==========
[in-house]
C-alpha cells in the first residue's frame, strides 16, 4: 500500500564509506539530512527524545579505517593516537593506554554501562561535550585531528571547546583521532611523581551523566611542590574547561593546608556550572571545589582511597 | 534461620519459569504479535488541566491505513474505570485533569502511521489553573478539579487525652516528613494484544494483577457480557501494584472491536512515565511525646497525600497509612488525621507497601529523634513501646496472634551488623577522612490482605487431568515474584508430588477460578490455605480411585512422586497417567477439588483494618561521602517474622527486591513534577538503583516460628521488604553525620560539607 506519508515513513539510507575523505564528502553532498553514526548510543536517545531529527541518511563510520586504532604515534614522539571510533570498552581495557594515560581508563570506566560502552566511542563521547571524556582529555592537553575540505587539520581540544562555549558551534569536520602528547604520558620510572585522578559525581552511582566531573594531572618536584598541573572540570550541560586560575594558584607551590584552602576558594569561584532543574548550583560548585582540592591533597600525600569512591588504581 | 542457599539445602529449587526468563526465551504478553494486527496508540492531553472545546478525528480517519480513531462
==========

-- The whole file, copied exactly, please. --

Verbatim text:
[in-house]
C-alpha cells in the first residue's frame, strides 16, 4: 500500500564509506539530512527524545579505517593516537593506554554501562561535550585531528571547546583521532611523581551523566611542590574547561593546608556550572571545589582511597 | 534461620519459569504479535488541566491505513474505570485533569502511521489553573478539579487525652516528613494484544494483577457480557501494584472491536512515565511525646497525600497509612488525621507497601529523634513501646496472634551488623577522612490482605487431568515474584508430588477460578490455605480411585512422586497417567477439588483494618561521602517474622527486591513534577538503583516460628521488604553525620560539607 506519508515513513539510507575523505564528502553532498553514526548510543536517545531529527541518511563510520586504532604515534614522539571510533570498552581495557594515560581508563570506566560502552566511542563521547571524556582529555592537553575540505587539520581540544562555549558551534569536520602528547604520558620510572585522578559525581552511582566531573594531572618536584598541573572540570550541560586560575594558584607551590584552602576558594569561584532543574548550583560548585582540592591533597600525600569512591588504581 | 542457599539445602529449587526468563526465551504478553494486527496508540492531553472545546478525528480517519480513531462